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Tea gown, Liberty of London, silk, ca. 1885

Tea Gown, ca. 1870 This dress was made from authentic kimono fabric imported to America from Japan. The textile was probably originally intended for women of the samurai class.

Day dress, Mary Worley, St. Paul, MN (attr.), ca. 1875. Blue & teal silk taffeta in one piece. Apron-draped bodice with center front self-button closure, Sleeves are full length, two-piece coat sleeves with box pleated cuffs. Hem of bodice apron is Van Dyked (dagged). Minnesota Historical Society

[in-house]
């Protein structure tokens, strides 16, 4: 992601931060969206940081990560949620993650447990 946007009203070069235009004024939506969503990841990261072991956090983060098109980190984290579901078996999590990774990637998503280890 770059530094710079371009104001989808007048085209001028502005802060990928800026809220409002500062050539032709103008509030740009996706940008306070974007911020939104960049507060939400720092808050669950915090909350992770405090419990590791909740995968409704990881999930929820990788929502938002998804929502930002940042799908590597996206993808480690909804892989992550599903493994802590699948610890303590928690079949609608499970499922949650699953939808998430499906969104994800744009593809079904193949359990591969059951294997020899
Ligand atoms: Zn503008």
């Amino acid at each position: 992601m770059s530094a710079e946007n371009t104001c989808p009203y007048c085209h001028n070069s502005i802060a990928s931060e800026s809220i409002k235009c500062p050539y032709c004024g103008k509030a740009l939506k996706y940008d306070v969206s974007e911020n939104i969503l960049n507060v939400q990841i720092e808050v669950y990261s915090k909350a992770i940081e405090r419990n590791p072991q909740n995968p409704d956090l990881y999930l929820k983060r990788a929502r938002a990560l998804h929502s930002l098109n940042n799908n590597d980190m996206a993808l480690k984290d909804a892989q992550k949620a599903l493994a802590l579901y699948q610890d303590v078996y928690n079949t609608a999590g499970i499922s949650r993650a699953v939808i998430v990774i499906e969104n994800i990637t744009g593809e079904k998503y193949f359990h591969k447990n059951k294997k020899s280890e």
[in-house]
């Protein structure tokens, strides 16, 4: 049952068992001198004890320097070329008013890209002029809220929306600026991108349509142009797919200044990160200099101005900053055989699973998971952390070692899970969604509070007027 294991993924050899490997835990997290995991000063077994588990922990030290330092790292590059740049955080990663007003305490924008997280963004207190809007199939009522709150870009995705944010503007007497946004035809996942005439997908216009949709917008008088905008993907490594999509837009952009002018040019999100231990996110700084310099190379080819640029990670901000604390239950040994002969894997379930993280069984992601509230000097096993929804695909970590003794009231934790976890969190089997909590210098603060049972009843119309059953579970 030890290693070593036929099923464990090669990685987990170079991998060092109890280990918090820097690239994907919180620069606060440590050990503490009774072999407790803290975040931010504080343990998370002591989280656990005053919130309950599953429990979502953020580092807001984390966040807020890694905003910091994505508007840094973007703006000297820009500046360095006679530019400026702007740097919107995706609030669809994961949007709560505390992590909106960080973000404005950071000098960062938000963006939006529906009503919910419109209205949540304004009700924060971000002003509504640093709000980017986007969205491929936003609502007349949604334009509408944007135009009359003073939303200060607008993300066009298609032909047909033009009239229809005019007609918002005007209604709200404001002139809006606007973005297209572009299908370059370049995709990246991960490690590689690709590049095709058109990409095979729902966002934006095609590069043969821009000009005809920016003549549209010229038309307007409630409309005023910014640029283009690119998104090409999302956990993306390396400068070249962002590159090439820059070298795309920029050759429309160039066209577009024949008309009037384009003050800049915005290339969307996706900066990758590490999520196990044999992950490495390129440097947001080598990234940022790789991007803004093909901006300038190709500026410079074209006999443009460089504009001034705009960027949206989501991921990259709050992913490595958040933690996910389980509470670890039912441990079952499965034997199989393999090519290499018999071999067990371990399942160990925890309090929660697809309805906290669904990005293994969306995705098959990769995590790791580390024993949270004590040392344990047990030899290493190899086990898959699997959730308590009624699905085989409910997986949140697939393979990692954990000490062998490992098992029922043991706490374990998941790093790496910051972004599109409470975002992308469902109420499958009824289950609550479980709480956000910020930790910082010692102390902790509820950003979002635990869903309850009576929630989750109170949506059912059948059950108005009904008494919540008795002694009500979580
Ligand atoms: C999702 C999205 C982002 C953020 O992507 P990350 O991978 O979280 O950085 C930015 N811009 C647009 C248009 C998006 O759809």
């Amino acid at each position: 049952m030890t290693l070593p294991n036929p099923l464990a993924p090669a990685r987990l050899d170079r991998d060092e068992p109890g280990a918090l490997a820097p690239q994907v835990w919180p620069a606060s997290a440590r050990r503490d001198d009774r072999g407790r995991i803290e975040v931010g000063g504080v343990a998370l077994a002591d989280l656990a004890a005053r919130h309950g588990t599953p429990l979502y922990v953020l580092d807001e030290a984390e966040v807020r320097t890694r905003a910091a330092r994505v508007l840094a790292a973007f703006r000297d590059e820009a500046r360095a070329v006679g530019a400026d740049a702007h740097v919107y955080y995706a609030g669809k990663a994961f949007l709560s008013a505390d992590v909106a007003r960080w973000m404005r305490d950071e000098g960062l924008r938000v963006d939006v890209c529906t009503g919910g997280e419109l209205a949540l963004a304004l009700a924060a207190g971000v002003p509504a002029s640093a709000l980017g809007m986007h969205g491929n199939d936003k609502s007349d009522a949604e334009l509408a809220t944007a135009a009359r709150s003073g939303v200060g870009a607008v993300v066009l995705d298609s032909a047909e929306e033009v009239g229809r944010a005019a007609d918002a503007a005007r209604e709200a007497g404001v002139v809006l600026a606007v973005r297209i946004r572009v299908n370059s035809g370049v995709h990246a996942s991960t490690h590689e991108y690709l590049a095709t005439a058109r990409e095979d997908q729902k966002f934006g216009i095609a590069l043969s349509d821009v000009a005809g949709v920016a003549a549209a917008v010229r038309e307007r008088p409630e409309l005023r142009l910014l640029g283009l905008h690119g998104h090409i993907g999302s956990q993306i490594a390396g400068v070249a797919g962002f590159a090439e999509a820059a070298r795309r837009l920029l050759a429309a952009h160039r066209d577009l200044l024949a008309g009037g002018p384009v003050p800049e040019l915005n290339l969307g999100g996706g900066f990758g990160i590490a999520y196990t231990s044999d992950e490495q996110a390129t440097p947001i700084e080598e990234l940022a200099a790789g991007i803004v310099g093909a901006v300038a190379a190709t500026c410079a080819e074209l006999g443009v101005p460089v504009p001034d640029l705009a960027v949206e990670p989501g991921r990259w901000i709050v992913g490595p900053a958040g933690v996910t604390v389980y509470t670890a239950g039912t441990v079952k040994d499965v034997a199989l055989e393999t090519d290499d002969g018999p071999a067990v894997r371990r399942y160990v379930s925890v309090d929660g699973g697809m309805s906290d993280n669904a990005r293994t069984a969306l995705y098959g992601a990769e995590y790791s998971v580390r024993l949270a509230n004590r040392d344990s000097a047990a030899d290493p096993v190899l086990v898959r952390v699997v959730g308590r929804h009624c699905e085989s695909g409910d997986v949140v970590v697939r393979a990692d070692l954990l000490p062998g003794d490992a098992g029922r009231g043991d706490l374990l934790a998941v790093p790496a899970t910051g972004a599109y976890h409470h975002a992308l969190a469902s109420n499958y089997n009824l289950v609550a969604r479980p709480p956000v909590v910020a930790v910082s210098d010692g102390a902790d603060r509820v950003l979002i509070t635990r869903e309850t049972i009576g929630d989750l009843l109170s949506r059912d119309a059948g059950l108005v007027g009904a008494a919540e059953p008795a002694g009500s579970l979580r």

Kimono-style tea gown, c.1905 Elegant tea gowns were worn by society ladies in their homes before dinner. They could relax with loosened corsets hidden under the flowing designs. When Orientalism swept the fashion world, loose Eastern garments were adapted to be worn as tea gowns.

Woman's dress in two parts French, about 1902 Designed by Jean-Philippe Worth